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How to soak grains

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Now that we’ve determined that grains, seeds and legumes should be soaked before consumption, in order to start pre-digesting and neutralizing most harmful components, I thought it would only make sense to show you how it’s done.

First, place what you want to soak in large bowls. From what I’ve been reading on the subject, it seems soaking in water only is not enough. A good rule of thumb seems to be to use 2 Tablespoons of an acid medium, per cup of grain. I use lemon juice, but I understand there are many other options out there, like lime juice and vinegar. Once you have your acid, cover with water. I’m not exactly sure about the quantity, but I cover the grains and then some, almost filling my bowls. Soaking properly takes 24 hours, so make sure you plan your recipes ahead.

From left to right, I am soaking millet, brown rice and chickpeas.

And that is how I soak. I have also read some very interesting things, that I’ll be happy to share with you. This scientist keeps the soaking liquid from his brown rice and reuses a portion of it everytime he soaks rice. Apparently, this process helps to get rid of even more phytic acid. I don’t understand all the details, but it seems brown rice contains phytase, an enzyme that actually degrades phytic acid, and by keeping the liquid it was soaked in, it helps cultivate microorganisms that make their own phytase. Which makes me wonder… Would keeping soaking liquid from other grains work the same way? Could you add some of the soaking liquid from brown rice to help break down phytic acid in other grains?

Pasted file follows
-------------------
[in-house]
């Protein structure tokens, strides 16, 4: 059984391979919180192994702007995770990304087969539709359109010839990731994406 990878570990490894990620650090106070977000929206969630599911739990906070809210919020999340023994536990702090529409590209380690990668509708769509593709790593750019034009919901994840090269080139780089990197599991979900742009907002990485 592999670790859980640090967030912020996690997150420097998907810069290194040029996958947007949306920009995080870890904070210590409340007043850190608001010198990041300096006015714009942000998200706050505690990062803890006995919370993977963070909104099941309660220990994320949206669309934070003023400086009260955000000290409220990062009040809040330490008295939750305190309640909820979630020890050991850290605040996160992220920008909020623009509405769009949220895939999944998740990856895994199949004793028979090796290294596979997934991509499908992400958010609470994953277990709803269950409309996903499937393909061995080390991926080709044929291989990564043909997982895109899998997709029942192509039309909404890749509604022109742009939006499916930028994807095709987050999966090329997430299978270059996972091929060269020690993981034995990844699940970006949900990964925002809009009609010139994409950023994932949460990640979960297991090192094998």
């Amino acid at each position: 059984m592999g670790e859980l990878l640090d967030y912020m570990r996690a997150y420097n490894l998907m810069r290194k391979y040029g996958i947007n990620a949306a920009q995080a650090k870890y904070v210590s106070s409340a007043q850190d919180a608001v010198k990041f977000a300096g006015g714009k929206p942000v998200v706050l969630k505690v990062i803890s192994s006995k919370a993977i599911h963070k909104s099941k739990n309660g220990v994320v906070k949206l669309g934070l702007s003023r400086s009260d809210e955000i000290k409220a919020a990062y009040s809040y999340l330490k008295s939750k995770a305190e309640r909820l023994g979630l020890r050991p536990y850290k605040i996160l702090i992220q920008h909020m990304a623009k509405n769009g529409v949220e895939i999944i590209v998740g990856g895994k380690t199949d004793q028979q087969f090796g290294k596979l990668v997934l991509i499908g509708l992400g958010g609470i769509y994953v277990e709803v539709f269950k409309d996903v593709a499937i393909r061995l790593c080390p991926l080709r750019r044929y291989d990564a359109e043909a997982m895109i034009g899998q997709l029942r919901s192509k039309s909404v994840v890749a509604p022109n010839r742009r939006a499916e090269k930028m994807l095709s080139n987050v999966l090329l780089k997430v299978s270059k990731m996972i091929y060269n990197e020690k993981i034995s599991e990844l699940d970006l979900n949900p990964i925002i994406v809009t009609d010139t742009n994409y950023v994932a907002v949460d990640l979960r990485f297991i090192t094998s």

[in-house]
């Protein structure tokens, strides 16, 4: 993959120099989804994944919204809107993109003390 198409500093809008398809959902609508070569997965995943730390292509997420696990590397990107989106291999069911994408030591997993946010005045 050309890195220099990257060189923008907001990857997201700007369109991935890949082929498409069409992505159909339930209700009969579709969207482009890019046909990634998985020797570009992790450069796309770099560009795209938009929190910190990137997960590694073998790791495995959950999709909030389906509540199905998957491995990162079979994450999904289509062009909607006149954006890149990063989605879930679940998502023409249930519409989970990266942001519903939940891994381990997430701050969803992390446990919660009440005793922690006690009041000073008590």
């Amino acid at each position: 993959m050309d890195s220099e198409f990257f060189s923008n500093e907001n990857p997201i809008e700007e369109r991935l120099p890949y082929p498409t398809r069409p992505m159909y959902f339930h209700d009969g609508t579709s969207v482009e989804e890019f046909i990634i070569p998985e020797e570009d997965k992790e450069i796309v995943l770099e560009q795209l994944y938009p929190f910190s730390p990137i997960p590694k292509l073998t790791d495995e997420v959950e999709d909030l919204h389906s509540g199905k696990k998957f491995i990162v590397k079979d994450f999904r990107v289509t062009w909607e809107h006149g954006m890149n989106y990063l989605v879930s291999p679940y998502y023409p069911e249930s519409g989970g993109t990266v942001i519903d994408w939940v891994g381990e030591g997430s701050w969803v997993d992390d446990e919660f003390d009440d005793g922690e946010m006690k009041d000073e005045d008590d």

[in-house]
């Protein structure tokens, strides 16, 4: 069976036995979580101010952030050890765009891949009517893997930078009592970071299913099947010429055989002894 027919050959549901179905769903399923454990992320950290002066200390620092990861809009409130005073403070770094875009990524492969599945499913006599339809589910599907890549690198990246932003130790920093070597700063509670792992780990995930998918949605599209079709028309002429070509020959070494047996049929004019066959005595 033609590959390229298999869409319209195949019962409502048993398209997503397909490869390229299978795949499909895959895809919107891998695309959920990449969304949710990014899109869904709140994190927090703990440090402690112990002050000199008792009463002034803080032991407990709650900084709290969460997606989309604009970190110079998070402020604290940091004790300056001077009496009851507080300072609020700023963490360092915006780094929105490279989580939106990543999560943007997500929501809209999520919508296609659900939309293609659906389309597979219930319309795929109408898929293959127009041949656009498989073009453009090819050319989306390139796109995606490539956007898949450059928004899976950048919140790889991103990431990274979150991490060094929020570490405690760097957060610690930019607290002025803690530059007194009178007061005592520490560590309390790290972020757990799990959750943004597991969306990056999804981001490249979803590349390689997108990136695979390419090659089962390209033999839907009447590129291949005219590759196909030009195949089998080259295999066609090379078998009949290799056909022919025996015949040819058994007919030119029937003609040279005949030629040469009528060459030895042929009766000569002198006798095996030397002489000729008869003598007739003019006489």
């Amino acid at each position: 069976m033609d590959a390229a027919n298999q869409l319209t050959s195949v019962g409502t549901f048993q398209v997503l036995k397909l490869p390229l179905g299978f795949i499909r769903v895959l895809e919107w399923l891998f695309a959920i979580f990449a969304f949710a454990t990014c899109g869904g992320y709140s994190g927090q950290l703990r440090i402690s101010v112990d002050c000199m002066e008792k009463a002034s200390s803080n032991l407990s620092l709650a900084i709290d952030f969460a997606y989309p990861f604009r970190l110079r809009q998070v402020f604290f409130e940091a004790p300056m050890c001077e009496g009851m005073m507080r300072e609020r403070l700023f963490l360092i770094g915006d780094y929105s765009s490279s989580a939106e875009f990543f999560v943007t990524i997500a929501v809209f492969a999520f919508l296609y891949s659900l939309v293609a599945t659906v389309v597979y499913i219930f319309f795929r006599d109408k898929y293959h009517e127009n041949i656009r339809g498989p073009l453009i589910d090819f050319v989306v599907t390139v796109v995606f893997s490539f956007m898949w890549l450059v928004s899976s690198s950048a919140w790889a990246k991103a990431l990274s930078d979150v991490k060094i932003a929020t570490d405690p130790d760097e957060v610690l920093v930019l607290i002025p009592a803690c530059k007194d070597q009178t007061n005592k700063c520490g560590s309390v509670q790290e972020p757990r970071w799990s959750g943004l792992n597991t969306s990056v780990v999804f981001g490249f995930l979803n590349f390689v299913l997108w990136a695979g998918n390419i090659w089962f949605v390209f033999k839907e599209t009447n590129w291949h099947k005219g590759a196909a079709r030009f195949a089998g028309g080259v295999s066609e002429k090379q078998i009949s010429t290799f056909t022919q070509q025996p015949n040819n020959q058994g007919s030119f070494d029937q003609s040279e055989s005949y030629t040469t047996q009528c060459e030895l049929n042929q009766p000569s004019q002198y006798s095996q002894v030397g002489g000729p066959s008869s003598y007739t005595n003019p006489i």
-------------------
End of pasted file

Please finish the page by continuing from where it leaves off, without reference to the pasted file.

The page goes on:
I understand also that it is possible to soak the flour directly, instead of the grain, like described here. I have never tried this method, mainly because I’m more comfortable with soaking grains only once a week when I make flour, instead of planning everything I want to bake at least 24 hours ahead of time. I also can’t help thinking it is odd to use the actual soaking liquid in your recipe…

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About Naelle

I'm very passionate about nutrition and health. I don't have an education in this field, but I try to keep myself informed as much as possible. I stopped eating gluten two years ago, which led me to become very interested in cooking, so that I could keep eating well on my budget. I like to experiment and find ways to make my time in the kitchen as much fun, cost effective, healthy and tasty as possible.

One response »

  1. Pingback: Gluten-Free Falafels « glutenfreequest

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